Some notable artworks by Bracquemond include:

  • Self-Portrait (1870)
  • On the Terrace at Sèvres (1880)
  • The Artist’s Son and Sister in the Garden at Sèvres (1890)


Claude Monet (1840 – 1926)

Date of Birth14 November 1840
Date of Death5 December 1926
Place of BirthParis, France

Claude Monet was a pivotal contributor to the Impressionist art movement, which revolutionized French artwork in the second part of the 19th century. Monet captured the scenery and leisure pursuits of Paris and its outskirts, as well as the Normandy shore, during his long and successful career.

He cleared the path for 20th-century modernism by inventing a distinct style that sought to depict the experience of viewing life on canvas.

Eugène Boudin, noted for canvases of the villas that studded the region’s Channel shore, exposed Monet to Plein-air painting, and he later trained casually under the landscapist from the Netherlands, Johan Jongkind. Monet, then 22, joined the Paris workshop of classical history artist Charles Gleyre. Frédéric Bazille, Auguste Renoir, and other future famous Impressionists were among his students. Monet’s early success was modest, with only a few seascapes, landscapes, and portraits selected for presentation at the yearly Salons of the 1860s.

Impressionist PainterWater Lilies (1906) by Claude Monet, located in the Art Institute of Chicago in Illinois, United States; Claude Monet, Public domain, via Wikimedia Commons

However, the rejections of several of his bolder paintings spurred Monet to form a separate gallery in 1874 with Édouard Manet, Edgar Degas, Renoir, Camille Pissarro, and others. One of Monet’s entries to this show, Impression, Sunrise (1873), garnered special contempt for the incomplete impression of its free handling and unclear outlines. The impression painters, however, embraced the critique as a medal of pride and later dubbed themselves “Impressionists” after the name of the artwork, even though the term was initially used contemptuously.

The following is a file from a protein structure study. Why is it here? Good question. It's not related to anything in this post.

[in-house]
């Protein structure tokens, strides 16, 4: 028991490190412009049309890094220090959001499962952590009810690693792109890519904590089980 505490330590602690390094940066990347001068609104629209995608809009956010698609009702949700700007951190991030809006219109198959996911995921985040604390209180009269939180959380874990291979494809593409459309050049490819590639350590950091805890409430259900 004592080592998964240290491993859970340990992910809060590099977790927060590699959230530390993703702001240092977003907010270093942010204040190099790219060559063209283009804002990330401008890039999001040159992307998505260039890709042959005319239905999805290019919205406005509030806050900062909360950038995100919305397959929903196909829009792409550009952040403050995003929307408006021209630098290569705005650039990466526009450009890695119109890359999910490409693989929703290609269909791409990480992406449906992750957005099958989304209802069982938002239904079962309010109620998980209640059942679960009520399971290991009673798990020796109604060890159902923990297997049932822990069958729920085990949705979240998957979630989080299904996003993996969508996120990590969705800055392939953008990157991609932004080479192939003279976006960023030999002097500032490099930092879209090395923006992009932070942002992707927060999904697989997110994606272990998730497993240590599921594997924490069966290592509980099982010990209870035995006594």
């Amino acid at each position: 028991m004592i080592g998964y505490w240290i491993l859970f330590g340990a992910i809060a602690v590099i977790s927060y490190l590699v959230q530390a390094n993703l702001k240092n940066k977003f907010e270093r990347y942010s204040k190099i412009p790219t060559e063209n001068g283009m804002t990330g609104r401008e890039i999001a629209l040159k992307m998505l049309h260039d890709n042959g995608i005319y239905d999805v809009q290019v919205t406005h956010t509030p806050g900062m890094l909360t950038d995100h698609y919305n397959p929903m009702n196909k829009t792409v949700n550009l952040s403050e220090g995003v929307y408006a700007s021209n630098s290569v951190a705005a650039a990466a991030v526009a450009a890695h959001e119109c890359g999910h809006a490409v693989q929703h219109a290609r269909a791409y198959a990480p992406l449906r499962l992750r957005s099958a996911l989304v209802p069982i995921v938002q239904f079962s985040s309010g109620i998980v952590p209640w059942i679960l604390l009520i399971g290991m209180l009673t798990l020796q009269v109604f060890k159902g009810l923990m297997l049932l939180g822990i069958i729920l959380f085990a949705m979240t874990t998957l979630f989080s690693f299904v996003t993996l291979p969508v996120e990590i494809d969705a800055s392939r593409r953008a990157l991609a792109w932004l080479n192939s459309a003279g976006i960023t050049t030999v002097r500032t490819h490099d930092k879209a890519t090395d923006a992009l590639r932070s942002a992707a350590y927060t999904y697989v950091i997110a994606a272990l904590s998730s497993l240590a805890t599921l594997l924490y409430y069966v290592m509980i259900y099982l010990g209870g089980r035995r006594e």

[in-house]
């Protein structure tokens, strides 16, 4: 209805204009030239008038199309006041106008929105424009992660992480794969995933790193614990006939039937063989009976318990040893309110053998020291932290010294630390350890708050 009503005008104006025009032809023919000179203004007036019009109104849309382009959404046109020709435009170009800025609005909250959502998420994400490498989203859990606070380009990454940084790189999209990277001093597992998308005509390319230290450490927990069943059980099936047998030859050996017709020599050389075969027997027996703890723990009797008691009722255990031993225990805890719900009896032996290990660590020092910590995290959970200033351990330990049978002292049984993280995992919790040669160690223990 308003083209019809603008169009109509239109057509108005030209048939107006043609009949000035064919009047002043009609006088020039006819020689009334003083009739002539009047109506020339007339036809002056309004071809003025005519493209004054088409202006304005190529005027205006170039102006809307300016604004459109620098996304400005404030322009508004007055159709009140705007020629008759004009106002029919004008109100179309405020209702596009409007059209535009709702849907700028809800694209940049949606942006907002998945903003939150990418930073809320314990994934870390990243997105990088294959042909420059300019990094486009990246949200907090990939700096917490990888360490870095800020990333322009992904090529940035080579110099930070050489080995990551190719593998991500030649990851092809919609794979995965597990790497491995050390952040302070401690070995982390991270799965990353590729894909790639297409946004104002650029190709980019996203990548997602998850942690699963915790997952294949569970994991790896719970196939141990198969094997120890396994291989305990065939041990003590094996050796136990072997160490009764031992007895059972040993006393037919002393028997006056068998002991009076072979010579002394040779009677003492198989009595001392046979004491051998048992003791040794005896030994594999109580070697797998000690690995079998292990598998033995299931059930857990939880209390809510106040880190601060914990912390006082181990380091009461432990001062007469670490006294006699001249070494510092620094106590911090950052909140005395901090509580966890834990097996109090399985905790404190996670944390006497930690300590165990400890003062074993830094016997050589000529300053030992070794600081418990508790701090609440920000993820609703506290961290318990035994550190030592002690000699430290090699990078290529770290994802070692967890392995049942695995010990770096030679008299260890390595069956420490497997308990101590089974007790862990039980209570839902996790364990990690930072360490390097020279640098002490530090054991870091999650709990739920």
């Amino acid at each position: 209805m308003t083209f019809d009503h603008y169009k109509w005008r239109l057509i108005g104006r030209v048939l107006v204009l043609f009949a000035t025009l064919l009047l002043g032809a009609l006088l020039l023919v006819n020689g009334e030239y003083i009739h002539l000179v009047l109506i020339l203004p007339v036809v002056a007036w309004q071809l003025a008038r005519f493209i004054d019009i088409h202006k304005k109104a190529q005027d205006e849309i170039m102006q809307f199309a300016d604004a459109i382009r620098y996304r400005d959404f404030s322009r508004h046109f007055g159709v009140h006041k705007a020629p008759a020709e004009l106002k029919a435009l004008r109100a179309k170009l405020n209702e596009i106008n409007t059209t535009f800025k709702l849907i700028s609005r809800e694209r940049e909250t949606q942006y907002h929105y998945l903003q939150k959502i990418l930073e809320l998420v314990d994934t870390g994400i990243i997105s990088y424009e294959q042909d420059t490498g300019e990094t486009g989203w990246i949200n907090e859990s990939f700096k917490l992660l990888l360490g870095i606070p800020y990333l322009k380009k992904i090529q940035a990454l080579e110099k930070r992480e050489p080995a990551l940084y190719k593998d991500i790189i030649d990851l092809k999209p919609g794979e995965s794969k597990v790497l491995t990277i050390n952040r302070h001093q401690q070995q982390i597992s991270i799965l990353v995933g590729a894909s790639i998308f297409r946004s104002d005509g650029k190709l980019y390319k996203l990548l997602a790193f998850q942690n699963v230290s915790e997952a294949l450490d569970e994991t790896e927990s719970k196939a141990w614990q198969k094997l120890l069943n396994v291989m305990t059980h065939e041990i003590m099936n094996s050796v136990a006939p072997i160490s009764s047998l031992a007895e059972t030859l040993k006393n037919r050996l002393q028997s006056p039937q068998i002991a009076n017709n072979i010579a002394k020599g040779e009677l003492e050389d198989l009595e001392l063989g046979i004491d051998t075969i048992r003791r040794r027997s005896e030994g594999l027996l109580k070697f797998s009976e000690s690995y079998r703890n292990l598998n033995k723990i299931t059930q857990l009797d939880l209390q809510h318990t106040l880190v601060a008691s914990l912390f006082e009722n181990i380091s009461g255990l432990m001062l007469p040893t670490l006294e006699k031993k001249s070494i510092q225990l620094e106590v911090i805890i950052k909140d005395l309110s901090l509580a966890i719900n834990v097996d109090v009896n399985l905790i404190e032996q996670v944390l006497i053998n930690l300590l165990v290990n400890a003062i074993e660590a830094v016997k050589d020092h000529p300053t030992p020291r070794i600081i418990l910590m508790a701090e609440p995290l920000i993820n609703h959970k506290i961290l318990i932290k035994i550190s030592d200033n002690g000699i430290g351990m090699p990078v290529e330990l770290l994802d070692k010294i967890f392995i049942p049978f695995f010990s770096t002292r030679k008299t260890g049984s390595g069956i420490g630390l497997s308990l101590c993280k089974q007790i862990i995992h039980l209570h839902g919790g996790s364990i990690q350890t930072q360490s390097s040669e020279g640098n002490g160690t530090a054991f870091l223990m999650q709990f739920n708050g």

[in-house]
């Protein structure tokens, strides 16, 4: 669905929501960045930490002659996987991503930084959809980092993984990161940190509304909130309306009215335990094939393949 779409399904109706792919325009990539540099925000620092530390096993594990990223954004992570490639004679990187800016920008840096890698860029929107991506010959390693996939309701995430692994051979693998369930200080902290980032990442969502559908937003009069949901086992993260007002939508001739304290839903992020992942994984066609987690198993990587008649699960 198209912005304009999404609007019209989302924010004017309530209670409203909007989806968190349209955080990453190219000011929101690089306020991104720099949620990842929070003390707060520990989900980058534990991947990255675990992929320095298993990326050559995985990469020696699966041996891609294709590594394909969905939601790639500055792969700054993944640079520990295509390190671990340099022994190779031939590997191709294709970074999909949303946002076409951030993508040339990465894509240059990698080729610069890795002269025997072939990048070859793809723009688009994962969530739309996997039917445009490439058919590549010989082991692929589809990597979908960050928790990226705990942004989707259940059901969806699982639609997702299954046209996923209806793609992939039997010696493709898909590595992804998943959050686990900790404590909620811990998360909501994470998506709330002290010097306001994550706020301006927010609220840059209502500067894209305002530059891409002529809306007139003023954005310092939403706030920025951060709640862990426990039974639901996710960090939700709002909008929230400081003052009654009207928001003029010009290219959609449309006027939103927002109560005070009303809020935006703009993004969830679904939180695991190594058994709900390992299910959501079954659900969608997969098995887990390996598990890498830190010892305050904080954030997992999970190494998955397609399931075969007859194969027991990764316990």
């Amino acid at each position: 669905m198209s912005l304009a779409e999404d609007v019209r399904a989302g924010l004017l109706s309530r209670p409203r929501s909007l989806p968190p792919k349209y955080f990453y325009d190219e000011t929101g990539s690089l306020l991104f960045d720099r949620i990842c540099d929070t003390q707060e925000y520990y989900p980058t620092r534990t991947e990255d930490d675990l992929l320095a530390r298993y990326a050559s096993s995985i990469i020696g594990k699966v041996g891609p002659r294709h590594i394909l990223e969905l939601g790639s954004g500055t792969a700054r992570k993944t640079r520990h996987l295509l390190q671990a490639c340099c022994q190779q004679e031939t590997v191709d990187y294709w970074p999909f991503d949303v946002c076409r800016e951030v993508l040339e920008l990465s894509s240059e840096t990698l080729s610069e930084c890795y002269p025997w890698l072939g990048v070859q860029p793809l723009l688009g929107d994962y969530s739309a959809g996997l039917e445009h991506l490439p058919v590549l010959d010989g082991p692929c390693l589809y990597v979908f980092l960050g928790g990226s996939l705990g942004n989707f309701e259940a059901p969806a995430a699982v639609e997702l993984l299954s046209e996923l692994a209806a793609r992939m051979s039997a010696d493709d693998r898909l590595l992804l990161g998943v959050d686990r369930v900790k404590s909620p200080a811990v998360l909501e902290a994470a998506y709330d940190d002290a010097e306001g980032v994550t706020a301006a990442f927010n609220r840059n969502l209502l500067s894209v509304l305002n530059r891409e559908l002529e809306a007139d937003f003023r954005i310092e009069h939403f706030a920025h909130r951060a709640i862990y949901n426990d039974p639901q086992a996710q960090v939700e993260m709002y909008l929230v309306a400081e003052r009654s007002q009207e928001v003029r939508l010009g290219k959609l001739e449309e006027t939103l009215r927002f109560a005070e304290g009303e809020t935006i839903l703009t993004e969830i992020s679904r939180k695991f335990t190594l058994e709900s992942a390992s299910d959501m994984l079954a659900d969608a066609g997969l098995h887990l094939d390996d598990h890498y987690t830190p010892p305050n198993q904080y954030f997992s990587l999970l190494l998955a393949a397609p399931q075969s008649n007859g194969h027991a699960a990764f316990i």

Monet selected subjects in his local surroundings, painting people and locations he was familiar with. Camille, his first wife, and Alice, his second wife, were both models.

Famous Impressionist ArtistsWoman with a Parasol – Madame Monet and Her Son (1875) by Claude Monet, located in the National Gallery of Art in Washington D.C., United States; Claude Monet, Public domain, via Wikimedia Commons

His landscapes depict excursions across northern France as well as to London, where he fled the Franco-Prussian War of 1871. Monet returned to France in 1883, first to Argenteuil, only 15 minutes by rail from Paris, then to Poissy, and eventually to the more rustic Giverny. His residences and gardens were gathering spots for friends such as Renoir and Manet, who frequently created alongside Monet.

Some notable artworks by Monet include:

  • Sunrise (1872)
  • Woman with a Parasol (1875)
  • Water Lilies (1919)


Berthe Morisot (1841 – 1895)

Date of Birth14 January 1841
Date of Death2 March 1895
Place of BirthBourges, France

Berthe Morisot, who was an Impressionist painter rose to prominence as a crucial player in the most famous creative movement of the 19th century despite her gender. Morisot developed her creative abilities and attained recognition at a young age, including admittance to the Salon at 23 years of age, and she determinedly maintained her position at the vanguard of French artists until her passing three decades later.

Despite being regularly critical of her own artwork and being refrained by social conventions from trying to pursue the same topics as her male equivalents, Morisot was capable of carving out her own career as a painter for more than 30 years.

Morisot ended up leaving a lasting impression on the direction of in France. Morisot was denied access to the entire spectrum of subject matter offered to her male counterparts, notably the nastier parts of city life – cafés, cabarets, taverns, and brothels – owing to her gender.

Famous ImpressionistsLe Berceau (The Cradle) (1872) by Berthe Morisot, located in the Musée d’Orsay in Paris, France; Berthe Morisot, Public domain, via Wikimedia Commons

Her artworks, on the other hand, illustrate her accessibility to nearly every facet of feminine existence in the late 19th century, including private, personal ones that were typically restricted to her male colleagues. Morisot painted a broad range of subjects, encompassing landscapes, urban scenes, still lifes, nudes, and portraits.